Have a proof re. cyclic groups, need a little explaining

• bennyska
In summary, the author argues that if a group has finite order, then its subgroups have finite order as well. He provides a proof.
bennyska

Homework Statement

Let a,b be elements of a group G. show that if ab has finite order, then ba has finite order.

The Attempt at a Solution

provided proof:
Let n be the order of ab so that (ab)n = e. Multiplying this equation on the left by b and on the right by a, we find that (ba)n+1 = bea = (ba)e. Cancellation of the first factor ba from both sides shows that (ba)n = e, so the order of ba is < n. If the order of ba were less than n, a symmetric argument would show that the order of ab is less than n, contrary to our choice of n. Thus ba has order n also.

okay. so, this is from a chapter on cyclic groups, so I'm assuming that it has to do with, duh, cyclic groups. i know cyclic groups are abelian, and if that were to be assumed from the beginning, i believe this problem would be relatively easy. although, actually, it probably wouldn't even be a problem, since it would be true from the beginning (since we could just say ab=ba, and abn=ban

so:
Let n be the order of ab so that (ab)n = e.
got that, that makes sense, i believe that's the definition of order of an element.
WAIT. here's the crux, something i (maybe) just realized as i typed this sentence. since we define the order of ab such that abn=e, does that imply that G is cyclic, and thus abelian? that would make things easier, if I'm right. so far, a quick internet search has failed me on an answer.

If the group is abelian then ab=ba and there is really nothing to prove. The proof you gave holds regardless of whether the group is abelian or not.

okay, i was just confused as how b(ab)na could turn into (ba)n+1 without it being abelian. i see how it's from letting (ab)n = e. thanks.

bennyska said:
okay, i was just confused as how b(ab)na could turn into (ba)n+1 without it being abelian. i see how it's from letting (ab)n = e. thanks.

It's actually just from regrouping the terms.

yeah, actually, i still don't get it. how can you regroup the terms if it's not commutative? or at least it's not assumed to be commutative.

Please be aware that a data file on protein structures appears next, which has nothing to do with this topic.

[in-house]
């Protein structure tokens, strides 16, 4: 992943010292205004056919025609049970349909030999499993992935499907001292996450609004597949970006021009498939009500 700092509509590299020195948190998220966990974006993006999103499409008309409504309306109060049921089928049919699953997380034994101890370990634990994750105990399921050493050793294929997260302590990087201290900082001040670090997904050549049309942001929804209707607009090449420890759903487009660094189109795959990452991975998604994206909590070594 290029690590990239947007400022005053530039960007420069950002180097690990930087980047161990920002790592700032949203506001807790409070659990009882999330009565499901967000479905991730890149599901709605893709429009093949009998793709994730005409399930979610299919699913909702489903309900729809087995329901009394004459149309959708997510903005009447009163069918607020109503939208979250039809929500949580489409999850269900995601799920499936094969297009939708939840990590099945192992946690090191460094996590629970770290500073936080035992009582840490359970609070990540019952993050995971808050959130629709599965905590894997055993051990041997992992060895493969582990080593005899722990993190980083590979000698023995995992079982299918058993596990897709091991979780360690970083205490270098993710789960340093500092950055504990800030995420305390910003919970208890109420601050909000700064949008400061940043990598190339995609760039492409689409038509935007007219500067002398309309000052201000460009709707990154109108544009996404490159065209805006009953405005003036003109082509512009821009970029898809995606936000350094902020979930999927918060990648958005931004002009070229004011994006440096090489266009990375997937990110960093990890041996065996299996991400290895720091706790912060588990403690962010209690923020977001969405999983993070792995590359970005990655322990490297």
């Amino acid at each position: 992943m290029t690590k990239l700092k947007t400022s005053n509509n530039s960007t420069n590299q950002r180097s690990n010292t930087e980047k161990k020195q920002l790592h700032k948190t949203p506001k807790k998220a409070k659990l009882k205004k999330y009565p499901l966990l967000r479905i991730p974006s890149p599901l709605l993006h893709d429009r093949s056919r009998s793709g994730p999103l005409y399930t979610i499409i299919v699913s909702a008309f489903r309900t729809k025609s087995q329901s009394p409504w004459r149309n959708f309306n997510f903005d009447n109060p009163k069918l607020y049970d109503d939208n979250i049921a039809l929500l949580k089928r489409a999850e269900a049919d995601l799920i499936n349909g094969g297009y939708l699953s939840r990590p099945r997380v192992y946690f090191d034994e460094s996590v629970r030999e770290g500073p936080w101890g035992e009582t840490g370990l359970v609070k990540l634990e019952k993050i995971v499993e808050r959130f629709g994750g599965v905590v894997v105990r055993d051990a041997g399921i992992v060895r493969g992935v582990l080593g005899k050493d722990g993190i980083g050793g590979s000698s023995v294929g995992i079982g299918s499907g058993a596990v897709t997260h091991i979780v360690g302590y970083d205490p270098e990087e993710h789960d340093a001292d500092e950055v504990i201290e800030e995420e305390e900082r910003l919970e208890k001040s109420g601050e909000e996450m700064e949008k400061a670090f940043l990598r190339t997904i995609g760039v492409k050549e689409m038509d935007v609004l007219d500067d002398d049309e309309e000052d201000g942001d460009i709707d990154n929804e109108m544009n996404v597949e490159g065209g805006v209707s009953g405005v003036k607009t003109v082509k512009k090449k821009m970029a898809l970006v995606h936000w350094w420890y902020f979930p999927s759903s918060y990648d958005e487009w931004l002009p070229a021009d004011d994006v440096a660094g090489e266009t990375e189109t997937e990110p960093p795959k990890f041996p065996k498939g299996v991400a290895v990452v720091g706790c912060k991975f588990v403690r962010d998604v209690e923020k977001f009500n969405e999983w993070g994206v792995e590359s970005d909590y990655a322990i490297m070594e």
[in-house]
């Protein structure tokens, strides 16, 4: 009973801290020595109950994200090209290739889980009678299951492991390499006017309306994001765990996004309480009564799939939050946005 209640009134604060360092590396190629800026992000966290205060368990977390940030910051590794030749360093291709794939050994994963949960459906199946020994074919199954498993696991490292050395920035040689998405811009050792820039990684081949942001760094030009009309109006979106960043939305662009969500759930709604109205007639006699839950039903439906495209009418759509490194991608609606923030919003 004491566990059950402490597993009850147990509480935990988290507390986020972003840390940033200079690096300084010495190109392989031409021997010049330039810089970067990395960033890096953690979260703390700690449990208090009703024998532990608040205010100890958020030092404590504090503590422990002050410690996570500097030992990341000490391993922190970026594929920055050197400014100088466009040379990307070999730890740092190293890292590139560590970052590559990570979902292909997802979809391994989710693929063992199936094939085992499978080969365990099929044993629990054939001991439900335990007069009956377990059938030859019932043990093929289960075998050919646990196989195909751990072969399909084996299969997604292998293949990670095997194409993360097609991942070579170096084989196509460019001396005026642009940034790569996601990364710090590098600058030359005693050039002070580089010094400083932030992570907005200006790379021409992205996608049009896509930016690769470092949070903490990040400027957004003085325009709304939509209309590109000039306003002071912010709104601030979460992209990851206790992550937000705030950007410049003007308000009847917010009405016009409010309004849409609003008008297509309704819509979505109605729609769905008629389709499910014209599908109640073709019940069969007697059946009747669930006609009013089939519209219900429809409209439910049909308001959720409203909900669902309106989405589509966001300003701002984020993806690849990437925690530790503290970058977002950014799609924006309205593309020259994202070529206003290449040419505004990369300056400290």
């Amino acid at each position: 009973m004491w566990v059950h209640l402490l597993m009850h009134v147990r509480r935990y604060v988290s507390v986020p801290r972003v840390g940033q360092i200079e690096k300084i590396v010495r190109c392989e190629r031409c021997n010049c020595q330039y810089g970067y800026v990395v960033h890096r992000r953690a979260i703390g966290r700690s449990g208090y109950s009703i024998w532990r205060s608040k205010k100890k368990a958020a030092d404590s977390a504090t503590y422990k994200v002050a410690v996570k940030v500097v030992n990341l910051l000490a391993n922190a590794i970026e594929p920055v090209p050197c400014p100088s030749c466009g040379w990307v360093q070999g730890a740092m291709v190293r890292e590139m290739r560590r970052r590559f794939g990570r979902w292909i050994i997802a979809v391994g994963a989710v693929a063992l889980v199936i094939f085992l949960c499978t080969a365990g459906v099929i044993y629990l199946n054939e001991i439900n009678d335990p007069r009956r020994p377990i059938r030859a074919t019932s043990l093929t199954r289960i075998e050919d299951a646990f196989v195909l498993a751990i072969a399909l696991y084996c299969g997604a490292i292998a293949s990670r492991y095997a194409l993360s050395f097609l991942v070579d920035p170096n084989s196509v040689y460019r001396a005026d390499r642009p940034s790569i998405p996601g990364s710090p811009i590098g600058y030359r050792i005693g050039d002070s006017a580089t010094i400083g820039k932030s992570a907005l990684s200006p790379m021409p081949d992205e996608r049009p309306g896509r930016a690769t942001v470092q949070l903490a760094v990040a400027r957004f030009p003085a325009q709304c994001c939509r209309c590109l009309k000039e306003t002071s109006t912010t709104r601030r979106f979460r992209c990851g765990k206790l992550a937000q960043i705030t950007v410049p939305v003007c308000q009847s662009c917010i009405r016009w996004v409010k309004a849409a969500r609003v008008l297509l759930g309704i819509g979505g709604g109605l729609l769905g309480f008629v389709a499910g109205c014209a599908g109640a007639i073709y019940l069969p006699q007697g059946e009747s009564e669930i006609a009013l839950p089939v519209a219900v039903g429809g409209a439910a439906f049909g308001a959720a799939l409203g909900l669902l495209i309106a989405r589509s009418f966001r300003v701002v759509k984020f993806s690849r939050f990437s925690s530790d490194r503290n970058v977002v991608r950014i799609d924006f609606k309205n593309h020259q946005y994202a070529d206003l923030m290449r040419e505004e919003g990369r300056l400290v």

we have (ab)(ab)...(ab) n times. so b(ab)na = b(ab)(ab)...(ab)a...
Oh! got it! thanks!

1. What is a cyclic group?

A cyclic group is a group that is generated by a single element. This means that all the elements in the group can be obtained by repeatedly applying the group operation to the generator element. In simpler terms, a cyclic group is a group that forms a cycle when its elements are multiplied together.

2. How do you prove that a group is cyclic?

To prove that a group is cyclic, you need to show that there exists an element in the group that can generate all other elements through repeated application of the group operation. This can be done by finding an element that, when raised to different powers, produces all the elements in the group.

3. What is the order of a cyclic group?

The order of a cyclic group is the number of elements in the group. This is equal to the number of times the generator element needs to be multiplied with itself to produce all the elements in the group. The order of a cyclic group is always finite.

4. Can a cyclic group be infinite?

Yes, a cyclic group can be infinite. This happens when the generator element has infinite order, meaning that it can be multiplied with itself an infinite number of times to produce all the elements in the group. An example of an infinite cyclic group is the group of all integers under addition.

5. How are cyclic groups used in mathematics?

Cyclic groups are used in various areas of mathematics, including algebra and number theory. They are particularly useful in studying symmetry and patterns, and in solving equations in abstract algebra. They also have applications in cryptography, as they can be used to generate large, random numbers.

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